Choosing the right bass for a great DI sound – Nick Kozuch
Low-end excites me more than anything else in the studio. Productions that lack the right amount bass feel weak and lifeless but so many people struggle to get it right. To get a good bass guitar sound it is important to know about the instrument you are working with. Is it Active? Are the pickups single coil? Is it hollow-bodied? These are all important questions that will make a huge difference to the final sound. Get to know the instrument and you will be in a much better position before you switch on the red light!
– – – –
Much like recording guitar, we usually decide on what tone and character we are setting out to achieve before recording begins. Our decision is always governed by the style of production we are working on and this will help us decide whether we should reach for the amp or a DI ‘direct input’ box.
At Unit Studios, we often find ourselves DI-ing the bass directly into the DAW and then re-amping and adding additional processing afterwards.
Here’s are our usual DI chain.
Set Up 1 – Klark Teknik DI box – Neve 1073 – Distressor Compressor – Neve 8803 EQ – Apogee Symphony
Set Up 2 – Avalon 737 (DI input / Filter / Compressor / EQ) – Apogee Symphony
If we decide we don’t want to colour the sound with additional amplifier circuitry, the bass may remain in the track having never been re-amped. However, we do usually process the bass ‘in the box’ with EQ, compression and some sort of saturation at mix-stage.
Whether you are amping or ‘DI-ing’, the importance of having a great sounding bass, which has been set up correctly, is key. So with this in mind, we will consider some important factors when selecting a bass guitar including the differences between body density, neck structure and pick up selections.
Solid Body vs Semi-Hollow Body
Solid body bass guitars, like Unit Studios’ Fender Jazz Bass are the more commonplace bass guitar body type. A solid body offers greater sustain and is less susceptible to feedback than a hollow, or semi-hollow, bodied bass. Moreover, as the body resonance plays less of a role in its sound, solidbodies are available in a spectacular variety of shapes and designs with less of an impact on the tone, which is often quite neutral and responsive to processing that is applied afterwards.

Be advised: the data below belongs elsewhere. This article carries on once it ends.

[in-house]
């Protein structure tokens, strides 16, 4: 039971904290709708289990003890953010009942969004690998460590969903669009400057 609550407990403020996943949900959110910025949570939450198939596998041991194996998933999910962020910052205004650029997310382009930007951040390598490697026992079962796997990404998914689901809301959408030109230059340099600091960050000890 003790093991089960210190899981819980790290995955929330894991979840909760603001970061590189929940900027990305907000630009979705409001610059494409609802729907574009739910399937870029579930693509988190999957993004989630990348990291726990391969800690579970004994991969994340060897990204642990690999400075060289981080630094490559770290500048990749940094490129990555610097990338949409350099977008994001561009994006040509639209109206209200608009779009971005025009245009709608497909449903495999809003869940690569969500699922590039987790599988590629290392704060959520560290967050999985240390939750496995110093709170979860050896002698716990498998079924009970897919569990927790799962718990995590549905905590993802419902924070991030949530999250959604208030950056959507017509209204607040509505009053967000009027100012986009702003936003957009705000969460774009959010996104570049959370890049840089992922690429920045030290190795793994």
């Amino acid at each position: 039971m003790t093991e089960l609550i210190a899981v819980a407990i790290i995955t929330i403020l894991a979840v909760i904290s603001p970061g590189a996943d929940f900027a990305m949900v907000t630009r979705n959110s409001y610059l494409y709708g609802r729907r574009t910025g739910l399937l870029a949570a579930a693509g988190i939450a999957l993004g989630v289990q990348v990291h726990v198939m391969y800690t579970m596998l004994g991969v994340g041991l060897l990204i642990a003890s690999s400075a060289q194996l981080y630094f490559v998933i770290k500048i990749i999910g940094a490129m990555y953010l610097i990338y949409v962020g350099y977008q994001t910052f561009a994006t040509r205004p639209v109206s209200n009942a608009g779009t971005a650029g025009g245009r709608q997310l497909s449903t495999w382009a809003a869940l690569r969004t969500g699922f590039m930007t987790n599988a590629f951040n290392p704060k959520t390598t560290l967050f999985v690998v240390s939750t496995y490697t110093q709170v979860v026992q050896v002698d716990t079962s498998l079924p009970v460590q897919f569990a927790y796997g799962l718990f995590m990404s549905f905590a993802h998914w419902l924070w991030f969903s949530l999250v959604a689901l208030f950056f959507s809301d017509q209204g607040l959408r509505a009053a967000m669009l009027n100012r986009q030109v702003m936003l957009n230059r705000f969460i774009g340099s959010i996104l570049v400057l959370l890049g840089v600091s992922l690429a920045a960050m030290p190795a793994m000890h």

As you might expect, Semi-hollowbodies, such as the Ibanez ASB180, generate a more acoustic-like tone. The use of the resonance chamber creates greater harmonic richness and a woody, warm sound full of pleasing overtones. This warmth comes at the expense of the ability to crank it up into an amp without risking feedback and often, in a studio environment, means that spill from other instruments and studio monitors can be picked up by the bass’ pickups.
Bolt-on Neck vs Neck-Through-Body Construction
Some basses, including the ESP LTD5 are constructed with a neck-through-body design. In these cases the bass guitar’s neck wood spans the entire length of the instrument. Neck-through bodies tend to provide greater sustain and and response and are often made of a very high quality wood, which in itself increases the quality of the instrument.
As they are easier to adjust and maintain, most bass guitars have a bolt-on neck, in which the neck is a separate piece of wood that’s bolted onto the body. This design often reduces some of the bass’ sustain and means that the body of the guitar does more of the donkeywork when it comes to generating tone.
Active vs Passive Pickups
The terms active and passive refer to the preamp circuitry of the bass. The preamp boosts the pickups’ output and provides tone-shaping and volume controls. Passive pickups, which have been around since the beginning of the electric bass, provide you with a dynamic sound and a warm, full tone which, owing to their simpler construction is marginally more lo-fi than their active-circuitry counterparts. The downside to passive pickups is that they give you less overall control over the tone of your instrument. That isn’t necessarily a bad thing; if you like fat and punchy, passive pickups are the way forward.
Active pickups are a much newer development than passive pickups and need power, usually from a battery, for their preamp. These pickups produce a much higher output level, which will drive amps and preamps harder, creating a tone that is percussive, bright, and clear.